JWM: Fisher reintroduction going well in Olympic Peninsula

By Joshua Rapp Learn

A fisher jumps through the snow. Credit: Ken and Mary Campbell

In the mid-1900s, fishers were extirpated from Washington state, despite being found historically in various parts of the U.S. Pacific Northwest. But high demand and prices for their pelts in the late 1800s and early 1900s led to overharvesting of the medium-sized weasels. That, in addition to heavy logging in old growth forests and loss of habitat connectivity due to human development, put an end to the species in the state as well as many populations in the region.

“That was the perfect recipe for extirpation from a region or a state,” said Jeff Lewis, mesocarnivore conservation biologist at the Washington Department of Fish and Wildlife.

The animals persisted north of the border in British Columbia, and a couple of remnant populations held on in Oregon, Idaho and Montana. Starting in 2008, the Washington Department of Fish and Wildlife, the National Park Service, Conservation Northwest and other partner organizations began translocating healthy fishers trapped in central British Columbia to Washington state. The state department worked with the British Columbia Ministry of Environment & Climate Change Strategy, paying private trappers above market value for fishers. Veterinarians checked the fishers (Pekania pennanti) before transporting them to the Olympic Peninsula where they were released.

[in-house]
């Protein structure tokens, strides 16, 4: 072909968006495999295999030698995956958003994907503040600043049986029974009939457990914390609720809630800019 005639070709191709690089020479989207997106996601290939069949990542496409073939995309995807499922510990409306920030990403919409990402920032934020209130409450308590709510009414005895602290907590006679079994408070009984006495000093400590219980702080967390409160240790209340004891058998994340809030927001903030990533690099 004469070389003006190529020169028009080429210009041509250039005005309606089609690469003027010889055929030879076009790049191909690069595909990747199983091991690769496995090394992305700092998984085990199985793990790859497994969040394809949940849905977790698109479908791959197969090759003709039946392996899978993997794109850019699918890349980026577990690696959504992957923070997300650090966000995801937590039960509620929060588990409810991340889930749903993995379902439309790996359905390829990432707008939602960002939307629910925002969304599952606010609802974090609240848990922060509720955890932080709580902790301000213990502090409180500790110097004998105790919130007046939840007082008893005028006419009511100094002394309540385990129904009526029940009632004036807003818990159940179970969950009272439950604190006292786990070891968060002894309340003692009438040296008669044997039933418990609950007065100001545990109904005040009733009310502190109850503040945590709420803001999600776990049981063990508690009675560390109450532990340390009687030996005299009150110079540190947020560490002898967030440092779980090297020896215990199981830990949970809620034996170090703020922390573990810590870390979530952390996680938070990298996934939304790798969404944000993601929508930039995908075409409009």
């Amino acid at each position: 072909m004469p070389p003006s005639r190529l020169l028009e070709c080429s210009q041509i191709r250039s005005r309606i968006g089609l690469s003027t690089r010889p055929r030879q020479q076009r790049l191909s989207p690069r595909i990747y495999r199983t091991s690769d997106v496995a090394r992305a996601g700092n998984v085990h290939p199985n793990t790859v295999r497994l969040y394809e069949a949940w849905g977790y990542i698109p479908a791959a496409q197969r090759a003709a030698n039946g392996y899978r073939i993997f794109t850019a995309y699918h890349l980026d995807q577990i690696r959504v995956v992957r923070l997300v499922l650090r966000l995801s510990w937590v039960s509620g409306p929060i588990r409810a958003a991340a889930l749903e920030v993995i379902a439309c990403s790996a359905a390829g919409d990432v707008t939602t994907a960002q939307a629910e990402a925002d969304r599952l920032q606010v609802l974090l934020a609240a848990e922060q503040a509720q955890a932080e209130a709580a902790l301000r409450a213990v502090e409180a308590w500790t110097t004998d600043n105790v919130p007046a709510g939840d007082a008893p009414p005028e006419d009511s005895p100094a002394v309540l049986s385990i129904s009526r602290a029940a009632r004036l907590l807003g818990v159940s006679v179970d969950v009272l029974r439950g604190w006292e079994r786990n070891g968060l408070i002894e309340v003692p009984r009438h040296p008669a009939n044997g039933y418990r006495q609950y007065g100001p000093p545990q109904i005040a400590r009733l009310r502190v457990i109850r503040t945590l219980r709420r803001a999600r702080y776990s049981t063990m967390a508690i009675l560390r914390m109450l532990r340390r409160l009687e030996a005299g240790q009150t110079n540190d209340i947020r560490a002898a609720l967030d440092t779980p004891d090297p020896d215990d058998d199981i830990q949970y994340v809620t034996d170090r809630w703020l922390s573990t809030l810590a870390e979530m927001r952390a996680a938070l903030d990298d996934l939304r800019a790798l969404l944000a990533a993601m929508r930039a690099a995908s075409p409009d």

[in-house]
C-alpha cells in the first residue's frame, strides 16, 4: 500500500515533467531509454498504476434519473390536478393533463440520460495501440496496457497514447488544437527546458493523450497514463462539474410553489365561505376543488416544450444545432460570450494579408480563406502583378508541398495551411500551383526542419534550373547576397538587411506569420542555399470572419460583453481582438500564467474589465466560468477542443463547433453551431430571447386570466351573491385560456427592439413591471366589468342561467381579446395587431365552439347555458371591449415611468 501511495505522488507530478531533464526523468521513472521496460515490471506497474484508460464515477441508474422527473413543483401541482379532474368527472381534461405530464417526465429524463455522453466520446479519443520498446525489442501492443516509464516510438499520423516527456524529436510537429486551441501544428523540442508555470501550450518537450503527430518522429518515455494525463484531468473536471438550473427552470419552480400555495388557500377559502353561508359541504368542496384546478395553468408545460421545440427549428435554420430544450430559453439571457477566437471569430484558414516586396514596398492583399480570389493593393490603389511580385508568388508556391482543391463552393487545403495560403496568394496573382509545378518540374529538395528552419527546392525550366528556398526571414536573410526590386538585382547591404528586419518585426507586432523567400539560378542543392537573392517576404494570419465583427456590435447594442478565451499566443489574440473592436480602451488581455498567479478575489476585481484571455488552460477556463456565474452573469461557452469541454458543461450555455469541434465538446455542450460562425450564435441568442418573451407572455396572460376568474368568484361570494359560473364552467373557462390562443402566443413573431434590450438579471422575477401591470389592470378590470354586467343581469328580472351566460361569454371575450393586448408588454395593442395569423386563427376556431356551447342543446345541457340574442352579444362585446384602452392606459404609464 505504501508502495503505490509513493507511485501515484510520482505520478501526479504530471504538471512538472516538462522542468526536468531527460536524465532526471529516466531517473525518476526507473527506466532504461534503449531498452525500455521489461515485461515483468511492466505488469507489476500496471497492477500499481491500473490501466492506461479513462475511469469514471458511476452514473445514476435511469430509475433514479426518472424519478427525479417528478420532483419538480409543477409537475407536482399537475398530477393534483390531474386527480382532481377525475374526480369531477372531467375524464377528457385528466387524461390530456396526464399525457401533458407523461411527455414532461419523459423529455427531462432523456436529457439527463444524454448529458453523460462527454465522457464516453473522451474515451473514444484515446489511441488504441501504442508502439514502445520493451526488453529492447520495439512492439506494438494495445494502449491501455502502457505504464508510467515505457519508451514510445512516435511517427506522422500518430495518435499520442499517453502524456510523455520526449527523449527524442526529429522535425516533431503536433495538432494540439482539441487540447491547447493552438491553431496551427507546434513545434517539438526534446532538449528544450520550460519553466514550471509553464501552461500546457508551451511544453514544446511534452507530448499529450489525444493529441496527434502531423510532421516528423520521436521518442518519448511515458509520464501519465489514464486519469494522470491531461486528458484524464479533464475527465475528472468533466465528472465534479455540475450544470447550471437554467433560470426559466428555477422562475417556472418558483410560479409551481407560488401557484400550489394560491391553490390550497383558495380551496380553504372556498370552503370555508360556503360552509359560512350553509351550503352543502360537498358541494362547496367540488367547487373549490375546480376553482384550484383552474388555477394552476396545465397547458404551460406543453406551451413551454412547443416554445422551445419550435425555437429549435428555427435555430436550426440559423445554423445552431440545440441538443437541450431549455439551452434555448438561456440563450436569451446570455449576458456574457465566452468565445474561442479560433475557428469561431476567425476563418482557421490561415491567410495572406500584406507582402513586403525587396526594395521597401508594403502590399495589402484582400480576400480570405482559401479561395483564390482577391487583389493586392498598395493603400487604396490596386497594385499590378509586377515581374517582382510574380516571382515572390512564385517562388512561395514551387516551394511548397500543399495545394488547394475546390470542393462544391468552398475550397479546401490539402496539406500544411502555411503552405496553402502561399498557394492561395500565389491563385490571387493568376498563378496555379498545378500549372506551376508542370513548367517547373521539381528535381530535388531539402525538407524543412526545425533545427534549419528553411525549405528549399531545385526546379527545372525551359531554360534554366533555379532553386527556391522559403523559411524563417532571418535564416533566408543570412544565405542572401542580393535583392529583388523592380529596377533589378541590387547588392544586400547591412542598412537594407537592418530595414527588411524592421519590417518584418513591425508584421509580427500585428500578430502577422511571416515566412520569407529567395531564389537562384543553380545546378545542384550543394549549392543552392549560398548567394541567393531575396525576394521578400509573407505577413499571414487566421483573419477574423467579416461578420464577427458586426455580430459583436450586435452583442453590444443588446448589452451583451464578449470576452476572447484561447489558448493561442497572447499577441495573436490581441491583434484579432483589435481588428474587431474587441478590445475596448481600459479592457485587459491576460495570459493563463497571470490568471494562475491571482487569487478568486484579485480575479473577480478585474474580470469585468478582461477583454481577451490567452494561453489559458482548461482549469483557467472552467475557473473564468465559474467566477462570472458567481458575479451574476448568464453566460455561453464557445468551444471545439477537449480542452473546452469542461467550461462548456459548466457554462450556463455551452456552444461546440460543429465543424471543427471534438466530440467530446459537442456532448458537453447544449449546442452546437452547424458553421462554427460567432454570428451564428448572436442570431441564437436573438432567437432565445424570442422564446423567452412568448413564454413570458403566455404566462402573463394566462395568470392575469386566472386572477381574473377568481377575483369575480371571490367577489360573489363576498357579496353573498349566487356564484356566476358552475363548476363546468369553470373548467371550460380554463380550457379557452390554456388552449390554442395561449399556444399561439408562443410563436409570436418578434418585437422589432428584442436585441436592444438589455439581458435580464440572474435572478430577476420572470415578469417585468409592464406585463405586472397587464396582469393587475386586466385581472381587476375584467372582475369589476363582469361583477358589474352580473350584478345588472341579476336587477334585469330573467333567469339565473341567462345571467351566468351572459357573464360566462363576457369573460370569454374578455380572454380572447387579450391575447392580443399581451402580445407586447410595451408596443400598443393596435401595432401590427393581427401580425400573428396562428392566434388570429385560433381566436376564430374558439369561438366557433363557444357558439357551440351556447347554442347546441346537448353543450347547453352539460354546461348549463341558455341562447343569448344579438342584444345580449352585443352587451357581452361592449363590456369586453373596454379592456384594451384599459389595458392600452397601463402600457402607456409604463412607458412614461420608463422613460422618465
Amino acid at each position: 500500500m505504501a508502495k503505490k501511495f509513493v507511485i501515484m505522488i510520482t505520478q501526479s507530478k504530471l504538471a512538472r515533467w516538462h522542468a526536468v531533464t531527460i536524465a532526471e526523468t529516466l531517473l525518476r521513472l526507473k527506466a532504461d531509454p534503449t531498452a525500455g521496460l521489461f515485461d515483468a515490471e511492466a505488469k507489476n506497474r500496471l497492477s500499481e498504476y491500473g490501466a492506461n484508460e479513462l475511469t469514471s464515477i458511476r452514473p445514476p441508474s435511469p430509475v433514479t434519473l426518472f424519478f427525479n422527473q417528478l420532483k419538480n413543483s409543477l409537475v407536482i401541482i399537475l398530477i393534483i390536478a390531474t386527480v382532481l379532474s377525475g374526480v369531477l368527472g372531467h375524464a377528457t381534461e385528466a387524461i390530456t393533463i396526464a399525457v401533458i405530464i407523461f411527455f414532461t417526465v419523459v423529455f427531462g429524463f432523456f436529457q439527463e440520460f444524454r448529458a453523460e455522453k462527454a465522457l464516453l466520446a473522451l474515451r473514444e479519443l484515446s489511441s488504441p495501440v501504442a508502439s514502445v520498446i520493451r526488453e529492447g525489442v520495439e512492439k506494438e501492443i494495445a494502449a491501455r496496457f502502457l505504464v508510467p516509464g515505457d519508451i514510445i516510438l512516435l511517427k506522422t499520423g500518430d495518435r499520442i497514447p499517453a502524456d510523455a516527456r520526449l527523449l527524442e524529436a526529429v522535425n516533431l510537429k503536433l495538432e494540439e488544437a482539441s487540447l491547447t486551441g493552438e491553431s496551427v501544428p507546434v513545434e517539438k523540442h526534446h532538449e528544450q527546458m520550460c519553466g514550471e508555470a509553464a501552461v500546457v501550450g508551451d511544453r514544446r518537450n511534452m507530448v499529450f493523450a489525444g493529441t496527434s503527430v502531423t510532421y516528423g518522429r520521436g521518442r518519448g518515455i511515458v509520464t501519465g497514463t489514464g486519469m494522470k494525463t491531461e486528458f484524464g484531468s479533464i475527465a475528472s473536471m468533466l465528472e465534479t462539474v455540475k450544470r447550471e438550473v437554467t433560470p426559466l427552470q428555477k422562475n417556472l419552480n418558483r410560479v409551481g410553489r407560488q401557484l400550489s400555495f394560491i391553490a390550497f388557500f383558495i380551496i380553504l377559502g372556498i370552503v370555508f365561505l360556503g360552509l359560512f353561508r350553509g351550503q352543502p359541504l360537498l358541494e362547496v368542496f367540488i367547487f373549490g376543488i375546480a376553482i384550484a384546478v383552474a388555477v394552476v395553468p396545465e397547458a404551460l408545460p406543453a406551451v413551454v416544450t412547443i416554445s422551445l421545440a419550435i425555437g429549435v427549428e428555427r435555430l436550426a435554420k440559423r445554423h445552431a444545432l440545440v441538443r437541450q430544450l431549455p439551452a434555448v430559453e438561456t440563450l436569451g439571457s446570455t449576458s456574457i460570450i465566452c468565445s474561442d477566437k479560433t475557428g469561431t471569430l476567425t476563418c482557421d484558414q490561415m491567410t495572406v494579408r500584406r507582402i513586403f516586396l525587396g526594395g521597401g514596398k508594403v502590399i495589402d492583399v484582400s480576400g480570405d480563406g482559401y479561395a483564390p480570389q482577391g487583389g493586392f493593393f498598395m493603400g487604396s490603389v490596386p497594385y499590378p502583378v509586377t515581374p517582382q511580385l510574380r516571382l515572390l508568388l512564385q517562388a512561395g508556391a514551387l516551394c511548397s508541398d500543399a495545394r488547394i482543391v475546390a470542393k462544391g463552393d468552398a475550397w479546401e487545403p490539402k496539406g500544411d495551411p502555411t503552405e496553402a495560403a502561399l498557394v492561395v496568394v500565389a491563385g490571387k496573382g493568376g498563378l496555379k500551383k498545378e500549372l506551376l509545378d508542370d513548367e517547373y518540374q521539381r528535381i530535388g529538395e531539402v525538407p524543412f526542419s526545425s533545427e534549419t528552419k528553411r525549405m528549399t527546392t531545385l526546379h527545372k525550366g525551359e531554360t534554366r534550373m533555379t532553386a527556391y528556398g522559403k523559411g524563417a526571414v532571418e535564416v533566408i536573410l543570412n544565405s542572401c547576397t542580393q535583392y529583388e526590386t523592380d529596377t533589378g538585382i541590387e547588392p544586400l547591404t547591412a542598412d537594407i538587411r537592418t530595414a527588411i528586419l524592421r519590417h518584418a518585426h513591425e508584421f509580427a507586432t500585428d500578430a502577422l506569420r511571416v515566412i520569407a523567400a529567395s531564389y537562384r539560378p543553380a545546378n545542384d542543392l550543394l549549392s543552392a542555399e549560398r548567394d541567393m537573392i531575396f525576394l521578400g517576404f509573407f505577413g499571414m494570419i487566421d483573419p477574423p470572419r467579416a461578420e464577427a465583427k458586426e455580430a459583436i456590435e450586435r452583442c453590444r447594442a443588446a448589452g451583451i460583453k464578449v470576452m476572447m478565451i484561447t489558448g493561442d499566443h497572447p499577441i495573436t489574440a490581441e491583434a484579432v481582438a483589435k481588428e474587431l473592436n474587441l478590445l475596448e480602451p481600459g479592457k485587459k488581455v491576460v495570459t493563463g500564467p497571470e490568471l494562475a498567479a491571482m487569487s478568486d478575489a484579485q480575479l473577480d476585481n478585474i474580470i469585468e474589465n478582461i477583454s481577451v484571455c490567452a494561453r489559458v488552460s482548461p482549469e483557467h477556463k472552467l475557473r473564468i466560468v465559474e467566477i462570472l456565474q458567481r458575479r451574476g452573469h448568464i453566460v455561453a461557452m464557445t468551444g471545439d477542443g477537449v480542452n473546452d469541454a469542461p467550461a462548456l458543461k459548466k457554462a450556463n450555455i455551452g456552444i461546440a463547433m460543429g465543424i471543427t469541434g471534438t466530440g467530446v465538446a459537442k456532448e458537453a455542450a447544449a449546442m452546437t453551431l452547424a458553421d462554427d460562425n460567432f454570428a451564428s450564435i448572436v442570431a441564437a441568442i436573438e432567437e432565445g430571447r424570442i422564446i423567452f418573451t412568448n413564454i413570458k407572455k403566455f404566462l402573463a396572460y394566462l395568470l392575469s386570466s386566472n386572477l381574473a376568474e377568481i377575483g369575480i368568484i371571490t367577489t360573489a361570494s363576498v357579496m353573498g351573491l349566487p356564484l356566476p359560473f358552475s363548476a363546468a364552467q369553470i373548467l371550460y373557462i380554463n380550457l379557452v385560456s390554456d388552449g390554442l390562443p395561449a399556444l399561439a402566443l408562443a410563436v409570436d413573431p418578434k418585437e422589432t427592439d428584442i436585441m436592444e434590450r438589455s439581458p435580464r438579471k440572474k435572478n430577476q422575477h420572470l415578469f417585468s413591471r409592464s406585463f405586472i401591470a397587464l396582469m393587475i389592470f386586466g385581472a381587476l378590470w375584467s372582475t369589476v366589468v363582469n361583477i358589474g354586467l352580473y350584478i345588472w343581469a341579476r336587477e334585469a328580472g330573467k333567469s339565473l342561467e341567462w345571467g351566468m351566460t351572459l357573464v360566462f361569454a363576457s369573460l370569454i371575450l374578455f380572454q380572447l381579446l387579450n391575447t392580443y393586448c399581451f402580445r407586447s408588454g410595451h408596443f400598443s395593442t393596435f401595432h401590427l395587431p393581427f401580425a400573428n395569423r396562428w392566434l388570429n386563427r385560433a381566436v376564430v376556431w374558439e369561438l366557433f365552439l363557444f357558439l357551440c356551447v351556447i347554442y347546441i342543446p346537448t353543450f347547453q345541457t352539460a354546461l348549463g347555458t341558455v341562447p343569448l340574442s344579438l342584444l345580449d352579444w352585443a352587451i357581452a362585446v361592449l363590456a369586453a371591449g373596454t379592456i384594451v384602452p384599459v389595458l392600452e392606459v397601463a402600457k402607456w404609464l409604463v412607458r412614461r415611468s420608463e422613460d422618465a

Ninety individuals were ultimately moved from 2008-2010 with the intent of creating a founding fisher population. Nearly all of them were released with VHF location transmitters, while a handful of animals had surgically implanted transmitters and five males had satellite collars.

Wildlife biologist Patti Happe from Olympic National Park releases a translocated fisher. Wildlife Biologist, Olympic National Park. Credit: Coke Smith

In a study published recently in the Journal of Wildlife Management, Lewis and his colleagues analyzed the fishers’ survival in the Olympic Peninsula. The transmitters typically have a lifespan of two years, giving researchers information on fishers from 2008 to the end of 2011.

The information told researchers that the fishers traveled a lot after initial release. Lewis said that to the animals, it was as if “you just dumped them on Mars—they probably don’t know how to think of this area yet.” He added that moving around in unfamiliar territory can result in more danger to fishers. “They have to do some basic reconnaissance.”

However, the juvenile fishers moved farther after the reintroductions than adults. This was surprising, the researchers said, as studies of native established populations tend to show the opposite with fishers in the wild that have not been reintroduced—adult females had the lowest survival rates compared to juveniles. Usually in the wild, juveniles have lower survival than adults in established populations as they move more while searching for their new home territory. They are also caught in traps and harvested more often as they move about where trapping occurs.